Addiction or Pain Control?

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trust4me
New Member


Date Joined Jan 2008
Total Posts : 16
   Posted 1/30/2008 8:20 AM (GMT -7)   

 Hi Everyone,

I'm new to this forum and I'm in need of some feedback please.

Approximately five years ago my husband was prescribed oxycontin for back pain and osteoarthritis.  He immediately began abusing this med by snorting it.  At one point he was abusing more than 380 mgs. on a daily basis.  He then switched to fentanyl patches and immediately began abusing these by freezing and eating them.  During these times he was also prescribed oxycodone for break through pain.  He detoxed twice and was off pain meds for nearly a year.  about a year ago he made the decision to go back on pain meds.  He made his new doctor aware of his history of abusing pain meds and his doctor prescribed 15 mgs. oxycodone 3 x daily and 15 mgs. methadone 3 x daily for pain.  Since being prescribed these new pain meds, he has not taken them as prescribed.  Instead, he takes 6 oxycodone and no methadone per day for the first two weeks of each month and then when he's out of the oxycodone, takes methadone for the remainder of each month to keep from getting drug sick.  He tells me he does this because when he takes the methadone with the oxycodone it makes him too sleepy, and that the way he takes it at least gives him two good weeks out of each month, and that this way he takes less methadone than prescribed each month.  I have also caught him snorting his oxycodone on occasion....he tells me this is NO big deal!  It is a huge deal as far as I'm concerned, especially given his history!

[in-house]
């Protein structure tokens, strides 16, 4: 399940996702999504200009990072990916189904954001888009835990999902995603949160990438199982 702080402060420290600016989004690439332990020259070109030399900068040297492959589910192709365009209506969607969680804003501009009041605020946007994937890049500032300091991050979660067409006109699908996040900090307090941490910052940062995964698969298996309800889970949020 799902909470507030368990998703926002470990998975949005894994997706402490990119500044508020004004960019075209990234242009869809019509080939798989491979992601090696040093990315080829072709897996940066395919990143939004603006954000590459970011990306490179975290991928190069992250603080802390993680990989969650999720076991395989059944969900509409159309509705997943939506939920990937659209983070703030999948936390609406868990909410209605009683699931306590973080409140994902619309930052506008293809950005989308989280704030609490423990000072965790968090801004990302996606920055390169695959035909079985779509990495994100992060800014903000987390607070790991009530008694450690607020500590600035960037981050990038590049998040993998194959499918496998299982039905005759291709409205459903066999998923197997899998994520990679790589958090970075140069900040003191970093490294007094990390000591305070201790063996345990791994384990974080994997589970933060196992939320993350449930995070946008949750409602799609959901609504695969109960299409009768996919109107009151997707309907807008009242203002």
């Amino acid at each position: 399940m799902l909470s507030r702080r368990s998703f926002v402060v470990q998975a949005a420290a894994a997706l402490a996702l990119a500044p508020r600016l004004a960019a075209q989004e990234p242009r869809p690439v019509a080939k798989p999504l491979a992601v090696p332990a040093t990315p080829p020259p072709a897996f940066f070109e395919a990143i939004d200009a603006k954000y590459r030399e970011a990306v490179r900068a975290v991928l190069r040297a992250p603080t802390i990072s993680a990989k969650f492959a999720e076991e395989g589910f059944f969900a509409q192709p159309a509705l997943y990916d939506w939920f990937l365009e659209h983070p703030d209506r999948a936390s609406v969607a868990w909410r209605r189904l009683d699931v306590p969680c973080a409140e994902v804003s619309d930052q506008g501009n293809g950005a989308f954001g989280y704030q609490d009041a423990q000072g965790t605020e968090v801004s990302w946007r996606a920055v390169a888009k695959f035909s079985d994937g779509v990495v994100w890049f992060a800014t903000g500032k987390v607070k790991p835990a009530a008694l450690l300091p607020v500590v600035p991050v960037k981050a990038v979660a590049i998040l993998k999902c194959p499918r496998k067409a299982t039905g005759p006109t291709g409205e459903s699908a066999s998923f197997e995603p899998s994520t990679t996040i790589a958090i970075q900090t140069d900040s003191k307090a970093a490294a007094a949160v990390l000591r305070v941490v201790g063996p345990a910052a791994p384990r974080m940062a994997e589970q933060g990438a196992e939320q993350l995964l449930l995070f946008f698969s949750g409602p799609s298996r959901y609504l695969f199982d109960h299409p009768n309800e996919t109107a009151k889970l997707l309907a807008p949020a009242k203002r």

My question is......am I crazy, or IS there need for concern here???

Thanks.


Chutz
Veteran Member


Date Joined Jan 2005
Total Posts : 9090
   Posted 1/30/2008 9:56 AM (GMT -7)   
Hi Trust,

You are right...it IS a big deal. It's a HUGE deal. I'm sorry he's put you in this situation. Since you asked for feedback I'll give you my opinion. Since he's abused drugs every time they've been given to him, if I were you I'd report him and force him to detox. Tell his doctor who will then take action. I know this sounds harsh but he's playing Russian roulette with his life. Every time he takes the time release ones by crushing them he's getting a huge push of the meds. It can stop his heart among other things. If you want him around much longer it looks like you have to take some action since he won't. If you've had it with him then leave. Sorry to sound so cruel but he's put you in situation and you should not have to live this way. I'm sure he's turning your life into a nightmare.

Please keep in touch,
Chutzie
Co-Mod Fibromyalgia & Chronic Pain Forums
~~~
Fibromyalgia, Ulcerative Colitis, Insulin dependent diabetic, collapsed disk, dermatitis herpetiformus, osteo arthritis in spine and other locations.
***************

The only difference between genius and stupidity is that genius has it's limits. Albert Einstein: (1879-1955)


trust4me
New Member


Date Joined Jan 2008
Total Posts : 16
   Posted 1/30/2008 11:58 AM (GMT -7)   

Hi Chutzie,

Thanks for your speedy reply.  I truly appreciate any feedback I can get as these past five years HAVE been a nightmare.